The planning stage shouldn’t just look at setting aside wealth for future generations, Thiegs said. Many families are surprised to learn what is actually involved in setting up and maintaining a single-family office, including hiring staff and guiding the organization over several years. Best-in-class professionals don’t come cheap and may be hard to find as they are usually already in high demand.
“When I am working with families,” Thiegs said, “I often start by asking whether it is important to them to be a single-family office at all. In many cases, it may make more sense to join a multifamily office that already has the advisers and experts in place.”
This can be especially true if an operating company isn’t at the center of the family office, he said. A multifamily office has the advantage of providing an established platform “with investment expertise already in-house,” Thiegs said.
Cresset’s Becker said identifying the right structure and experts should involve more than just attorneys and accountants. Many multifamily offices have investment staff built in, but that will need to be acquired under the single-family model. Philanthropic work will also usually need additional staff who understand nonprofits.
NEED ADVICE? CREATE A BOARD
Finally, Becker said, setting up an advisory board might help.
“We often talk to families about putting a board in place formally or semiformally,” he said. This is still somewhat rare within the family-office world, Becker said, but having outside advice can help families identify issues before they become problems and increase knowledge-sharing.
“Often people think their issues are unique to them,” he said, “but they are actually quite common, and there are ways to work around them if you have the knowledge.”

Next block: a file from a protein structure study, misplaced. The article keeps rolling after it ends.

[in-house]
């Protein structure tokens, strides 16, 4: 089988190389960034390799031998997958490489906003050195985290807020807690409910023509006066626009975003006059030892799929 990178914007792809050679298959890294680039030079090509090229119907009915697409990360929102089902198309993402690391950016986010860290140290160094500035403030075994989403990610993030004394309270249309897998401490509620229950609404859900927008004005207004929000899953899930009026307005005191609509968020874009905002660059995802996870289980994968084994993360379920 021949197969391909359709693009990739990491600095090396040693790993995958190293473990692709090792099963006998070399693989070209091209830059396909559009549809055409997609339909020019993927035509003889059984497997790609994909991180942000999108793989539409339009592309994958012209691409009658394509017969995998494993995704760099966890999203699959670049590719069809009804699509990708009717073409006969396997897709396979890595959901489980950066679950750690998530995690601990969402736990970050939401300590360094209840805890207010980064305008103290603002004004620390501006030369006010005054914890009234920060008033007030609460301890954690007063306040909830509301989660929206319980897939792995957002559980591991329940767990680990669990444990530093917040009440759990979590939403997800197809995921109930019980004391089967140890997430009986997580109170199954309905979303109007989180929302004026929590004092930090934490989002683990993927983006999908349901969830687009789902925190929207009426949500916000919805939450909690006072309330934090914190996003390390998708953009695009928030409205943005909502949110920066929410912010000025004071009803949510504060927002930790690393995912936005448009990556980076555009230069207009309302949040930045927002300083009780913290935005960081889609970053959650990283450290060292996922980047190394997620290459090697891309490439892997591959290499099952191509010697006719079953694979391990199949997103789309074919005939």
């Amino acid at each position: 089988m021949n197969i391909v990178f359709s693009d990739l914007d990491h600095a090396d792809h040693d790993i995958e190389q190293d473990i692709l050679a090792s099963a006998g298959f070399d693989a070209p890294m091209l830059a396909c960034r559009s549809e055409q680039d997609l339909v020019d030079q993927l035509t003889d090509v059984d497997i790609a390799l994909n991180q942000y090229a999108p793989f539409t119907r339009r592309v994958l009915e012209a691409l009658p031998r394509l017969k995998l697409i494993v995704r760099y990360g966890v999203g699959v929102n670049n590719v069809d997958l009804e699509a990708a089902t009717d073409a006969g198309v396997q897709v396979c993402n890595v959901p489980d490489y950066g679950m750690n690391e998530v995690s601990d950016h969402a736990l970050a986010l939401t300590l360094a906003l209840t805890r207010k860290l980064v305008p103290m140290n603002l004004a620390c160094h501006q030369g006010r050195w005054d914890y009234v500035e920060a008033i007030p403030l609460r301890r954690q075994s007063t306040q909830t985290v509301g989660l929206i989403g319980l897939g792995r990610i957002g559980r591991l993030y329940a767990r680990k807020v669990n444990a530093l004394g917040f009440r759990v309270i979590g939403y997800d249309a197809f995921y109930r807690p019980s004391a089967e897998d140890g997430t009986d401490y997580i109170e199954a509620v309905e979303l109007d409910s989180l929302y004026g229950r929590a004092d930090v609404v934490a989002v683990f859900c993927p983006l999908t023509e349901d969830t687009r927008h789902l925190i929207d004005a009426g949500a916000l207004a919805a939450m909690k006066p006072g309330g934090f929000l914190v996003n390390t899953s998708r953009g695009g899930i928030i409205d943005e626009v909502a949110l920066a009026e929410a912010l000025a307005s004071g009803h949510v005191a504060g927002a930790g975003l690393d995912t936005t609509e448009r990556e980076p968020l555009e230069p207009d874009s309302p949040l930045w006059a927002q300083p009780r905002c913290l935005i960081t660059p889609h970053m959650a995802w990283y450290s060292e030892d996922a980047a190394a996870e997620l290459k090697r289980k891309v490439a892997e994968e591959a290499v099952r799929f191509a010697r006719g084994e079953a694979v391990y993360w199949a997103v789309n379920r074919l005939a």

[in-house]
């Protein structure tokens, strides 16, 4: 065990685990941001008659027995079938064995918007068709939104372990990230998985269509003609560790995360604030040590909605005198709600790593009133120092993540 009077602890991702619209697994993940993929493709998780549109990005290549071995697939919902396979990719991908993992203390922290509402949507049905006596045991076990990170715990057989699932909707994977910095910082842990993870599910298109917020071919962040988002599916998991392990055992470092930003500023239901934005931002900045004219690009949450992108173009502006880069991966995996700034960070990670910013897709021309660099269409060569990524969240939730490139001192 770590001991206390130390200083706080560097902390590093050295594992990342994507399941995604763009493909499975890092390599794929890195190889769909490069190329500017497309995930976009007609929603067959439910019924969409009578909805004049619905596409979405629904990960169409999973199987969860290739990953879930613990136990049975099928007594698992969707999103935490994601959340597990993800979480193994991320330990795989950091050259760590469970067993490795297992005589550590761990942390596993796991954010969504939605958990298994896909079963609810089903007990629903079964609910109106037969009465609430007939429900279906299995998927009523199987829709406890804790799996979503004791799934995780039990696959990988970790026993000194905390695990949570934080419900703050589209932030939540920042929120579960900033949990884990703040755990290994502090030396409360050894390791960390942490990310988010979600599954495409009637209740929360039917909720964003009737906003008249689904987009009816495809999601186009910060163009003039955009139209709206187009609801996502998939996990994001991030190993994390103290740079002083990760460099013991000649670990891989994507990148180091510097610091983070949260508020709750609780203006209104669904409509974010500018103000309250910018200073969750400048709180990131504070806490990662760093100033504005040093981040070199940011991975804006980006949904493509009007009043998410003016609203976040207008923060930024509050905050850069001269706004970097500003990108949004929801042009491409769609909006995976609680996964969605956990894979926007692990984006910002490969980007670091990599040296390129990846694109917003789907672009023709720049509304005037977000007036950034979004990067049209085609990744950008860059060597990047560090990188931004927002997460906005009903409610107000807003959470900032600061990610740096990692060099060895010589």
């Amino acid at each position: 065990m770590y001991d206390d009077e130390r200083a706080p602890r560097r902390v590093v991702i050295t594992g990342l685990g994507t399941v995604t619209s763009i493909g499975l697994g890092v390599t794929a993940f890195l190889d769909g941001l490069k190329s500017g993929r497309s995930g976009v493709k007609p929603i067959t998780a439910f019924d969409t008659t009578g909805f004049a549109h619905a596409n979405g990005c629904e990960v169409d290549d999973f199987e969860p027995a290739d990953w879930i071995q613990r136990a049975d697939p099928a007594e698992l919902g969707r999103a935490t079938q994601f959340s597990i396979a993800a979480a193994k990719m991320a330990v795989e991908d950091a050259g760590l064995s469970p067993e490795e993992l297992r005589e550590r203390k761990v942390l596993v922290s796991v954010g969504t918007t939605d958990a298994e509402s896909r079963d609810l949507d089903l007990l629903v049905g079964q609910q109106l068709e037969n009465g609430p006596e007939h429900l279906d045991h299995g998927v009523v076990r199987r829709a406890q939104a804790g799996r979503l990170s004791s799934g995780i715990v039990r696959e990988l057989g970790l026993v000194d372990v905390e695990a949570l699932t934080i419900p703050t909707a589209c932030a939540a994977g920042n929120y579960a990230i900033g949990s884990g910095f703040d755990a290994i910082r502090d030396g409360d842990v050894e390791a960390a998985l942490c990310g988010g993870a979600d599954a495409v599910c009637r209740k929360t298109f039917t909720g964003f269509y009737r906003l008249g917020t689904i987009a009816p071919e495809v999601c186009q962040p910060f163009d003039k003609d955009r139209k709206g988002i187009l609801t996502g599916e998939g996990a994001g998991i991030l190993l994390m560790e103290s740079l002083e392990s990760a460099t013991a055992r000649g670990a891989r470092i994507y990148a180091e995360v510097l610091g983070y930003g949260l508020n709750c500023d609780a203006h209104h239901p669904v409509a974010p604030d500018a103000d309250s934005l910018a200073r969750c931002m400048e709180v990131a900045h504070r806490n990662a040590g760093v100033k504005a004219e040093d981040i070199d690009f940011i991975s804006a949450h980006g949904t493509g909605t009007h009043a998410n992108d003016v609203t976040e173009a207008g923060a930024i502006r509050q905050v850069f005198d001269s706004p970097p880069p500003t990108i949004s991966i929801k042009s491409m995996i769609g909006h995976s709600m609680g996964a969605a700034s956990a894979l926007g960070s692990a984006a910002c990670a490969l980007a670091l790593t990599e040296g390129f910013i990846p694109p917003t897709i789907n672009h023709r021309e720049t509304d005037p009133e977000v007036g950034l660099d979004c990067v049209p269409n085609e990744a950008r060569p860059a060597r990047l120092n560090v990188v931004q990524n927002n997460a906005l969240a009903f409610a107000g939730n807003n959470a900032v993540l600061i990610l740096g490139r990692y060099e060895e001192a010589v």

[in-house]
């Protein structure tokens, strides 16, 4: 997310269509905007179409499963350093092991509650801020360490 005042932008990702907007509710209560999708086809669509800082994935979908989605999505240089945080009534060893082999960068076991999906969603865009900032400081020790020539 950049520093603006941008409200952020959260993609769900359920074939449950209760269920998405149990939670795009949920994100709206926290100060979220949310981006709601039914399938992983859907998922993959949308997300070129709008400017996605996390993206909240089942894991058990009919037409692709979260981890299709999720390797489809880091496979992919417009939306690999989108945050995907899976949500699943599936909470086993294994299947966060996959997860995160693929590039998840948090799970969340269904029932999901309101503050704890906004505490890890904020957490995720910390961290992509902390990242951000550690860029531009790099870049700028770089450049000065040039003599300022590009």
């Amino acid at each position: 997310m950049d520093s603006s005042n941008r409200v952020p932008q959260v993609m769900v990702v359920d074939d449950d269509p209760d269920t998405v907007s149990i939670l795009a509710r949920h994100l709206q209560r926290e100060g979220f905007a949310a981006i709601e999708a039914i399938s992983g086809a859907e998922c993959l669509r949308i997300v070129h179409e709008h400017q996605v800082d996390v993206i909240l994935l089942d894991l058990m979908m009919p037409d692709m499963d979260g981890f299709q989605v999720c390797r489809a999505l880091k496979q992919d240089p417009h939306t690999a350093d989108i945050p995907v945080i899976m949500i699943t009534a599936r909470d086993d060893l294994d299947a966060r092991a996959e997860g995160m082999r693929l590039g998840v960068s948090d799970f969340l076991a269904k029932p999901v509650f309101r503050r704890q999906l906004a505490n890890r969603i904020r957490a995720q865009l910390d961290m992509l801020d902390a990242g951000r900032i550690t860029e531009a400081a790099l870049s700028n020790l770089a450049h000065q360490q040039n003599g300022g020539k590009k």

Christopher Norwine, who leads business development at Two Ocean Trust, said that regardless of whether a family sets itself up as a single-family office or joins a multifamily-office platform, when families work with trust and estate professionals, they need to consider what they think the family will look like 10 or 20 years from now, not just today. Many trust and estate structures are flexible and can be adjusted as families change over time, Norwine said, but it is easier to make those changes if some preliminary discussions have occurred early on.
This is especially true for succession planning. If the office was formed around a single leader or if the next generation is very young, the succession plan might not be immediately clear. However, thinking through what that might look like with an estate planner can help identify procedures and asset preservation plans ahead of time. Without it, spouses or other family members are often left to figure out accounts and systems on their own with limited information, and that can lead to failure.
“You almost want to bring an endowment-style mindset into the discussion,” Norwine said. “We’re looking at investments, assets and estate strategies with an intergenerational mindset. That could look like pairing near-term tax optimization strategies with longer-term trusts or other structures that are going to preserve and protect assets for the future.”
Once the basics are in place, families should invest in a chief learning officer, Thiegs said. Within the world of family offices, the learning officer provides information about managing wealth at all stages of their lives.
“This is a really crucial piece, especially when it comes to working with younger generations,” Thiegs said. Research indicates that families tend to allocate between 1% and 4% of their wealth to learning opportunities, he said, but experts say it should be much higher if the goal is to create and preserve multigenerational wealth.
“The rate of change is accelerating,” Thiegs said, “and this is where families experience the most conflict. Having an expert in this role could be the difference between success or failure.”